AIMING FOR CHOPP'S SPOT Jess Spear, a climate scientist and grassroots organizer who's leading the campaign for a $15 minimum wage in Seattle, filed paperwork on May 16 to run against the most powerful lawmaker in the state legislature: House Speaker Frank Chopp, the Democrat from Seattle's 43rd Legislative District (Capitol Hill, the University District, and Fremont). What is Spear thinking? Seems to be pretty much what Kshama Sawant was thinking in 2012, when she unsuccessfully challenged Chopp—and then parlayed the experience into a successful Seattle City Council run. "Frank Chopp is totally beatable," Spear says. Like Sawant, she is running with the Socialist Alternative Party. DOMINIC HOLDEN

AIMING FOR A BETTER BUS PLAN Mayor Ed Murray insists his funding proposal to prevent drastic cuts to Seattle bus service is "progressive," even though it's based on an increase in the regressive (flat) sales tax, which disproportionately hurts poor taxpayers. Now there's a new Metro-saving proposal on the block, and it's progressive in both ends and means. Announced by Seattle City Council members Kshama Sawant and Nick Licata on May 19, it relies on an employee head tax—that is, a tax that business owners would pay on each employee—and on commercial parking taxes. The question is: Will this idea have legs with the rest of the council? Because two members with a good idea does not make a majority. ANSEL HERZ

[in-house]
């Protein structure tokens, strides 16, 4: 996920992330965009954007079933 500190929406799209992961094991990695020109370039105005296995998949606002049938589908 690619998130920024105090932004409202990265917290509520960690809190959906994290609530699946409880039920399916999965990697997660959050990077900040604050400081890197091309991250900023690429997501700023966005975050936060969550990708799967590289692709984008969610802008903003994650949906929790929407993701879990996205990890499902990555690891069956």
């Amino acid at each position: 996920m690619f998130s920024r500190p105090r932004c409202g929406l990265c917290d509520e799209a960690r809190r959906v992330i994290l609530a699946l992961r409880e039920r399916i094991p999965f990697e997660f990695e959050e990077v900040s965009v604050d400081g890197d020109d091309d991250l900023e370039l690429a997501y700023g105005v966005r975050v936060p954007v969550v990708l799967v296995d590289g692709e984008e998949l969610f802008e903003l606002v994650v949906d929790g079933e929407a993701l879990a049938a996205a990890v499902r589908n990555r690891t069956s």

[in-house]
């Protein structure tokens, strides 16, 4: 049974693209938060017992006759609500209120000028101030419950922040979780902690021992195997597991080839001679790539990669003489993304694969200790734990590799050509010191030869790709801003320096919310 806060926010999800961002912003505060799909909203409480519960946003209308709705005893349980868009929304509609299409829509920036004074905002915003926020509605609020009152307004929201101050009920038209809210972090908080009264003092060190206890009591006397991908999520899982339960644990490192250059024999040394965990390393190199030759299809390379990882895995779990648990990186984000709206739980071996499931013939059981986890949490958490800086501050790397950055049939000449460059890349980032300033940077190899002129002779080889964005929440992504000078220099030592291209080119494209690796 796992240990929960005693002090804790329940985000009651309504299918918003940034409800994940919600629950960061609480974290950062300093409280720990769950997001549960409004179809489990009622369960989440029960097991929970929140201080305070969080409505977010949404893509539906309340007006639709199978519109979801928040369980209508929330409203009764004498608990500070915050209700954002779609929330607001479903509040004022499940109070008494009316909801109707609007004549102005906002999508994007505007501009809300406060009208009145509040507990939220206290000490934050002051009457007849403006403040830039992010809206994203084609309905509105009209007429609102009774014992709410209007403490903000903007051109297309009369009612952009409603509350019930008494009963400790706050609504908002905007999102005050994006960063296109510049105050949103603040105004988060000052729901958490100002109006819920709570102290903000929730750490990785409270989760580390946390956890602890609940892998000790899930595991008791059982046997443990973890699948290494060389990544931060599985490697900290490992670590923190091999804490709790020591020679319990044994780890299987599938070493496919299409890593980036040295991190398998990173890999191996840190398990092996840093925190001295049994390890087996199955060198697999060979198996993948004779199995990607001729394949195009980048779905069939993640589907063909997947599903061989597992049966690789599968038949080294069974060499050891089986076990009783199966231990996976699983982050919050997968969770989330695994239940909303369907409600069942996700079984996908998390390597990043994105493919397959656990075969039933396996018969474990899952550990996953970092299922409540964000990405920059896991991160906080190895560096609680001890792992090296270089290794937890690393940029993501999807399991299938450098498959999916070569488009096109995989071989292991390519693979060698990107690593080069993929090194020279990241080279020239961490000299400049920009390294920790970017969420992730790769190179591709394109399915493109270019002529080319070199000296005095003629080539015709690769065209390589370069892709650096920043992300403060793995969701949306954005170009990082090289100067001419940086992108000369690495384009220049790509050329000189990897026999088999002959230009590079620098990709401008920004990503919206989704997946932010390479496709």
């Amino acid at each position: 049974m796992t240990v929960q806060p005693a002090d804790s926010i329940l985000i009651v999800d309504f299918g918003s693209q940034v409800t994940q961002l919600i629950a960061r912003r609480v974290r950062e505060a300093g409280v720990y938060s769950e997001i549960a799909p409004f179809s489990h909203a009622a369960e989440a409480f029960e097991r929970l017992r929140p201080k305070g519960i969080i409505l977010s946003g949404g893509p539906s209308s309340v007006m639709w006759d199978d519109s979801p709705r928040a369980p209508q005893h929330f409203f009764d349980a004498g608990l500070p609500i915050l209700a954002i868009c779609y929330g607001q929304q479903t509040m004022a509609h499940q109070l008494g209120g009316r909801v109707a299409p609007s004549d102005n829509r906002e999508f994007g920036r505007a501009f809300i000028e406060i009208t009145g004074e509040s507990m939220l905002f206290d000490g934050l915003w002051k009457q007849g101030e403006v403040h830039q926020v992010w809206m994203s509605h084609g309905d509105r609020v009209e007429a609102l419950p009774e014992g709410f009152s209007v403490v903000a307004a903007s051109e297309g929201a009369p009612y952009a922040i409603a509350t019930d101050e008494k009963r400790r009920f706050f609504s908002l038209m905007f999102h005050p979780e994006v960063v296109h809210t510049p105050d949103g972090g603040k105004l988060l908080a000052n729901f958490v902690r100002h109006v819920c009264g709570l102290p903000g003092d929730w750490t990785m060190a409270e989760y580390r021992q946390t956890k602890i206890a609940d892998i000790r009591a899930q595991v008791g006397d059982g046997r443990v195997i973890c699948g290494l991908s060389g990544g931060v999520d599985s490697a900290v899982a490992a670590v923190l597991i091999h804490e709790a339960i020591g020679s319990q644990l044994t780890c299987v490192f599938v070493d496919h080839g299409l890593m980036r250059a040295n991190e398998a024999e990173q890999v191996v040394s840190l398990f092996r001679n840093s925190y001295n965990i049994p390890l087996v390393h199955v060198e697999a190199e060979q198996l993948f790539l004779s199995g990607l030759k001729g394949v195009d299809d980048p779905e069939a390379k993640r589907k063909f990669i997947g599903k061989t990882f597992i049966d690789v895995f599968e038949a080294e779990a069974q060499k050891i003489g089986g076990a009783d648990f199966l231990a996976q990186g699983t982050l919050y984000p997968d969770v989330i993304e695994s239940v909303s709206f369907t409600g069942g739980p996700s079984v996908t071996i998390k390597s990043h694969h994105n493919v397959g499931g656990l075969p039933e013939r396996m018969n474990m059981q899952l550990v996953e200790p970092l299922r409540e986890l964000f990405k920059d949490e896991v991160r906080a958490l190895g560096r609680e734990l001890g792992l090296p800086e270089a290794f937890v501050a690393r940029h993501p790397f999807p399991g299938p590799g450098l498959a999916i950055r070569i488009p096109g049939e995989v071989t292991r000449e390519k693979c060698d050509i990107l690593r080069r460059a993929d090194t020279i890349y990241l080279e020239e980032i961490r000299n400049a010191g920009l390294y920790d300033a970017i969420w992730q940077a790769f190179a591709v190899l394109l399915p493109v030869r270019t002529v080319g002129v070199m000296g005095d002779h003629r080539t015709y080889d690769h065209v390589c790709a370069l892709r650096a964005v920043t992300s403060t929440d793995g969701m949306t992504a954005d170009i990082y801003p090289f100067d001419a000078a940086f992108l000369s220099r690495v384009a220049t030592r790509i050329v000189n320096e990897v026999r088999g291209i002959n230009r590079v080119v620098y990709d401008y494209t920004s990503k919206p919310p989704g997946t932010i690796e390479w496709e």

STRIKING FOR $15 On May 15, Seattle fast-food workers walked off the job in the sort of coordinated, rolling strike that's become familiar around here. And this time, they weren't alone: Fast-food workers across the globe were engaged in similar protests, from Tokyo to Auckland to New York City. In Seattle, where for the first time Target workers joined in, it was a reminder of just how far we've come in a remarkably short time. The latest action came just one year after Seattle's first fast-food strikers walked off the job in May 2013 demanding a $15 wage. Today, one year later, that demand is reflected in legislation before our city council. Meanwhile, across the lake in Redmond, Microsoft hosted its annual CEO summit, where some of the most powerful kajillionaire CEOs in the country—including Amazon's Jeff Bezos, General Electric's Jeff Immelt, Berkshire Hathaway's Warren Buffett, and JPMorgan Chase's Jamie Dimon—met to discuss such topics as "Winning with Disruption" and "unexpected exogenous events." Hey, do striking workers count? ANNA MINARD

BIG LEGISLATION NEWS Two big deals at city hall in one day: First, on May 15, Mayor Murray finally transmitted his $15-minimum-wage bill to the city council, about a week after it was scheduled to arrive. That same day, the mayor and city council president Tim Burgess announced a universal pre-K plan. A bit less than universal, it'll cover fewer than 300 kids with sliding-scale tuition the first year, 2015, but expand to 2,000 by 2018. Then, hopefully, in 20 years, every interested 3- and 4-year-old Seattleite, regardless of income, will be able to join. (Oh, and that very same day, 15 Now started signature-gathering for their minimum-wage ballot measure. It'll ramp up faster and have fewer exceptions than the mayor's bill.) ANNA MINARD recommended